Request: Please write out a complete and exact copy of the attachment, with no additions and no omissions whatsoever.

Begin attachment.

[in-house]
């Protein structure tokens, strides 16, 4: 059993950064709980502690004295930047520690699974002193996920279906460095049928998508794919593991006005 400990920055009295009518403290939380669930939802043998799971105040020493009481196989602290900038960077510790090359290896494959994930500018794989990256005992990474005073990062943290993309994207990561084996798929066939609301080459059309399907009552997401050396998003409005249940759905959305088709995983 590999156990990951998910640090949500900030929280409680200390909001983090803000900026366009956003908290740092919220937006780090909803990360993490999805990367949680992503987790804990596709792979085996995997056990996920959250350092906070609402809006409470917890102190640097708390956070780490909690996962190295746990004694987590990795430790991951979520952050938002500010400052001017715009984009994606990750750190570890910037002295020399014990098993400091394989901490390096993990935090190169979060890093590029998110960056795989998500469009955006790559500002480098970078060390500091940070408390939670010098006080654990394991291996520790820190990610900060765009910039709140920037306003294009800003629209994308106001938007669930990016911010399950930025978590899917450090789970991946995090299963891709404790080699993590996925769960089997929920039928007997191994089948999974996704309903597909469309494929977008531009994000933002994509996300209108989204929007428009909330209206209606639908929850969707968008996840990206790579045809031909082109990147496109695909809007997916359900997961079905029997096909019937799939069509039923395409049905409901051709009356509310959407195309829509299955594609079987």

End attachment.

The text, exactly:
[in-house]
């Protein structure tokens, strides 16, 4: 059993950064709980502690004295930047520690699974002193996920279906460095049928998508794919593991006005 400990920055009295009518403290939380669930939802043998799971105040020493009481196989602290900038960077510790090359290896494959994930500018794989990256005992990474005073990062943290993309994207990561084996798929066939609301080459059309399907009552997401050396998003409005249940759905959305088709995983 590999156990990951998910640090949500900030929280409680200390909001983090803000900026366009956003908290740092919220937006780090909803990360993490999805990367949680992503987790804990596709792979085996995997056990996920959250350092906070609402809006409470917890102190640097708390956070780490909690996962190295746990004694987590990795430790991951979520952050938002500010400052001017715009984009994606990750750190570890910037002295020399014990098993400091394989901490390096993990935090190169979060890093590029998110960056795989998500469009955006790559500002480098970078060390500091940070408390939670010098006080654990394991291996520790820190990610900060765009910039709140920037306003294009800003629209994308106001938007669930990016911010399950930025978590899917450090789970991946995090299963891709404790080699993590996925769960089997929920039928007997191994089948999974996704309903597909469309494929977008531009994000933002994509996300209108989204929007428009909330209206209606639908929850969707968008996840990206790579045809031909082109990147496109695909809007997916359900997961079905029997096909019937799939069509039923395409049905409901051709009356509310959407195309829509299955594609079987």